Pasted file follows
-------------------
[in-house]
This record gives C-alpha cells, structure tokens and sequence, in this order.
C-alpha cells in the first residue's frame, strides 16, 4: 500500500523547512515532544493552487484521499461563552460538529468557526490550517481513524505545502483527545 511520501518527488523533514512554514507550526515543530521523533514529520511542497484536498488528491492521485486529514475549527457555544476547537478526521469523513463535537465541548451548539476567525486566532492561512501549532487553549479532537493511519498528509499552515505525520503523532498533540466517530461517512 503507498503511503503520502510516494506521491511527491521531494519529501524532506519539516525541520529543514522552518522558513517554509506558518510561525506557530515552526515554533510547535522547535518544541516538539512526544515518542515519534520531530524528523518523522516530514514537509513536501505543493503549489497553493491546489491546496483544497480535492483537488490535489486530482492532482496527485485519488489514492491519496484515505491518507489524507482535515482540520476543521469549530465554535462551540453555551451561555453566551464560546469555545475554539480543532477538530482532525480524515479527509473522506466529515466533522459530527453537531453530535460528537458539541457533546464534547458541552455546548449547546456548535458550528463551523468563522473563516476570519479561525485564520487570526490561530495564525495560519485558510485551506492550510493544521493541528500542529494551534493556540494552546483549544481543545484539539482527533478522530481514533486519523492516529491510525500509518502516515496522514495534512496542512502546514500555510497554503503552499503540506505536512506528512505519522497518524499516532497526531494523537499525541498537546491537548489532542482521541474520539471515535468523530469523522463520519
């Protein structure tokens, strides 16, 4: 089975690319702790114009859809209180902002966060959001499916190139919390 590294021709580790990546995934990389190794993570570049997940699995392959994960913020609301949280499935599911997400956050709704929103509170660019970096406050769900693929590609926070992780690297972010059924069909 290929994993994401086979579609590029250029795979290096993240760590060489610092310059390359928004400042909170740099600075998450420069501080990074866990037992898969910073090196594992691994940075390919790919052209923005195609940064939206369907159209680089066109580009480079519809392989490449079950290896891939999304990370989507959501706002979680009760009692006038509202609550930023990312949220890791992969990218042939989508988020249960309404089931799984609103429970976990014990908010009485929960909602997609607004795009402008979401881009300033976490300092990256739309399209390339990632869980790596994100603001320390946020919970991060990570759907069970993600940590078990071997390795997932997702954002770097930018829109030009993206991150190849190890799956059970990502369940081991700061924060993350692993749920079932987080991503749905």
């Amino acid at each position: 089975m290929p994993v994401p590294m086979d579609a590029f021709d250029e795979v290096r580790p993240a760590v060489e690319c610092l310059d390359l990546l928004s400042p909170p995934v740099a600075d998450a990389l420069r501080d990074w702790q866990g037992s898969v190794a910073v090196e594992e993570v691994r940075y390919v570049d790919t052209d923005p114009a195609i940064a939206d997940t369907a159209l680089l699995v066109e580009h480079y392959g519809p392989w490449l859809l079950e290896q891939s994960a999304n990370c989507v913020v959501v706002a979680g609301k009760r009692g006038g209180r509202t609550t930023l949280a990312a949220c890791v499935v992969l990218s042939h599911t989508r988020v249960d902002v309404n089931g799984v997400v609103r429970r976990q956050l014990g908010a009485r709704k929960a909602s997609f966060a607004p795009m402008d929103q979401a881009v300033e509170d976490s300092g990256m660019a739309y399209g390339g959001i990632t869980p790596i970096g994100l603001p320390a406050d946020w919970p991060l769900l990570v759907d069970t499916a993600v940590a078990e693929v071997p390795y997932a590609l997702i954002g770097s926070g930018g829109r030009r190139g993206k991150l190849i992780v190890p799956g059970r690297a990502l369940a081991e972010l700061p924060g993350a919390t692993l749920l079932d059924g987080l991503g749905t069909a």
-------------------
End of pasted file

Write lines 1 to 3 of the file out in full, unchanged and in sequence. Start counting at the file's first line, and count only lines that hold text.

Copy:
[in-house]
This record gives C-alpha cells, structure tokens and sequence, in this order.
C-alpha cells in the first residue's frame, strides 16, 4: 500500500523547512515532544493552487484521499461563552460538529468557526490550517481513524505545502483527545 511520501518527488523533514512554514507550526515543530521523533514529520511542497484536498488528491492521485486529514475549527457555544476547537478526521469523513463535537465541548451548539476567525486566532492561512501549532487553549479532537493511519498528509499552515505525520503523532498533540466517530461517512 503507498503511503503520502510516494506521491511527491521531494519529501524532506519539516525541520529543514522552518522558513517554509506558518510561525506557530515552526515554533510547535522547535518544541516538539512526544515518542515519534520531530524528523518523522516530514514537509513536501505543493503549489497553493491546489491546496483544497480535492483537488490535489486530482492532482496527485485519488489514492491519496484515505491518507489524507482535515482540520476543521469549530465554535462551540453555551451561555453566551464560546469555545475554539480543532477538530482532525480524515479527509473522506466529515466533522459530527453537531453530535460528537458539541457533546464534547458541552455546548449547546456548535458550528463551523468563522473563516476570519479561525485564520487570526490561530495564525495560519485558510485551506492550510493544521493541528500542529494551534493556540494552546483549544481543545484539539482527533478522530481514533486519523492516529491510525500509518502516515496522514495534512496542512502546514500555510497554503503552499503540506505536512506528512505519522497518524499516532497526531494523537499525541498537546491537548489532542482521541474520539471515535468523530469523522463520519